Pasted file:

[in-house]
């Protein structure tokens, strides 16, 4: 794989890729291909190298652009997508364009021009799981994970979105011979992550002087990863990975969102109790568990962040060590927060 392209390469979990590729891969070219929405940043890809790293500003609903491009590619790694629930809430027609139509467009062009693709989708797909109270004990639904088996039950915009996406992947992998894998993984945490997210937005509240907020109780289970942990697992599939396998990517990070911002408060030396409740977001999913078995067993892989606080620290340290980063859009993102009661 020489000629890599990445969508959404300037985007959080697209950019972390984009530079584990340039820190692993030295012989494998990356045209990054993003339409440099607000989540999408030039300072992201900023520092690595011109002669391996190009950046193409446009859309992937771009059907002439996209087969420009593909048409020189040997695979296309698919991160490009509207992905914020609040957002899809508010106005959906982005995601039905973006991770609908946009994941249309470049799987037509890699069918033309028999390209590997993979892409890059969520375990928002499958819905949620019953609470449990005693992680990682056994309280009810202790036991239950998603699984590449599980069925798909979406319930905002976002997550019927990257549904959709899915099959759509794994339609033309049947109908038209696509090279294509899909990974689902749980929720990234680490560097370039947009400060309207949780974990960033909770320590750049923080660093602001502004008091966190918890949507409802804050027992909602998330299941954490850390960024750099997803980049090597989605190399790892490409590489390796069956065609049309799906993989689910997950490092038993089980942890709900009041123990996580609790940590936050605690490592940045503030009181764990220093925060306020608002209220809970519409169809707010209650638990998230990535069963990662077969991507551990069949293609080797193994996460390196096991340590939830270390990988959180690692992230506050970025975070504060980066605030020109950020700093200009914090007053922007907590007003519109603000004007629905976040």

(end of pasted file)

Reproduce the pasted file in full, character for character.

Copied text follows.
[in-house]
């Protein structure tokens, strides 16, 4: 794989890729291909190298652009997508364009021009799981994970979105011979992550002087990863990975969102109790568990962040060590927060 392209390469979990590729891969070219929405940043890809790293500003609903491009590619790694629930809430027609139509467009062009693709989708797909109270004990639904088996039950915009996406992947992998894998993984945490997210937005509240907020109780289970942990697992599939396998990517990070911002408060030396409740977001999913078995067993892989606080620290340290980063859009993102009661 020489000629890599990445969508959404300037985007959080697209950019972390984009530079584990340039820190692993030295012989494998990356045209990054993003339409440099607000989540999408030039300072992201900023520092690595011109002669391996190009950046193409446009859309992937771009059907002439996209087969420009593909048409020189040997695979296309698919991160490009509207992905914020609040957002899809508010106005959906982005995601039905973006991770609908946009994941249309470049799987037509890699069918033309028999390209590997993979892409890059969520375990928002499958819905949620019953609470449990005693992680990682056994309280009810202790036991239950998603699984590449599980069925798909979406319930905002976002997550019927990257549904959709899915099959759509794994339609033309049947109908038209696509090279294509899909990974689902749980929720990234680490560097370039947009400060309207949780974990960033909770320590750049923080660093602001502004008091966190918890949507409802804050027992909602998330299941954490850390960024750099997803980049090597989605190399790892490409590489390796069956065609049309799906993989689910997950490092038993089980942890709900009041123990996580609790940590936050605690490592940045503030009181764990220093925060306020608002209220809970519409169809707010209650638990998230990535069963990662077969991507551990069949293609080797193994996460390196096991340590939830270390990988959180690692992230506050970025975070504060980066605030020109950020700093200009914090007053922007907590007003519109603000004007629905976040």